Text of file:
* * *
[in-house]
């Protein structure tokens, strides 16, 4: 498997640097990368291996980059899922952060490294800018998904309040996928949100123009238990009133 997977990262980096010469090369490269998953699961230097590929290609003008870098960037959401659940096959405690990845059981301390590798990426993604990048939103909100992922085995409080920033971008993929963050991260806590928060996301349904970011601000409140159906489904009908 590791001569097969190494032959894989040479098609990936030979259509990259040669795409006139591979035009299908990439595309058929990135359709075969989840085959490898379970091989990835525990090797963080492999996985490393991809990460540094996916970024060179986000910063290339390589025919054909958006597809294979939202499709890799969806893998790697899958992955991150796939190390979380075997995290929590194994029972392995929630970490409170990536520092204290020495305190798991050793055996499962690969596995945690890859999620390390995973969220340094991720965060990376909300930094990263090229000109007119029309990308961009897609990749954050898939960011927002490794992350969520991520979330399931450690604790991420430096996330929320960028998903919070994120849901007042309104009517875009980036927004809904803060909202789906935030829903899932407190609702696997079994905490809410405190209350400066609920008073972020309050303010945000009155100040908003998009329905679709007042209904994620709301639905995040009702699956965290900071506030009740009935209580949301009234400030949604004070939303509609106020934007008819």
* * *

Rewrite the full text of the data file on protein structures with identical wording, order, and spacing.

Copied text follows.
[in-house]
């Protein structure tokens, strides 16, 4: 498997640097990368291996980059899922952060490294800018998904309040996928949100123009238990009133 997977990262980096010469090369490269998953699961230097590929290609003008870098960037959401659940096959405690990845059981301390590798990426993604990048939103909100992922085995409080920033971008993929963050991260806590928060996301349904970011601000409140159906489904009908 590791001569097969190494032959894989040479098609990936030979259509990259040669795409006139591979035009299908990439595309058929990135359709075969989840085959490898379970091989990835525990090797963080492999996985490393991809990460540094996916970024060179986000910063290339390589025919054909958006597809294979939202499709890799969806893998790697899958992955991150796939190390979380075997995290929590194994029972392995929630970490409170990536520092204290020495305190798991050793055996499962690969596995945690890859999620390390995973969220340094991720965060990376909300930094990263090229000109007119029309990308961009897609990749954050898939960011927002490794992350969520991520979330399931450690604790991420430096996330929320960028998903919070994120849901007042309104009517875009980036927004809904803060909202789906935030829903899932407190609702696997079994905490809410405190209350400066609920008073972020309050303010945000009155100040908003998009329905679709007042209904994620709301639905995040009702699956965290900071506030009740009935209580949301009234400030949604004070939303509609106020934007008819």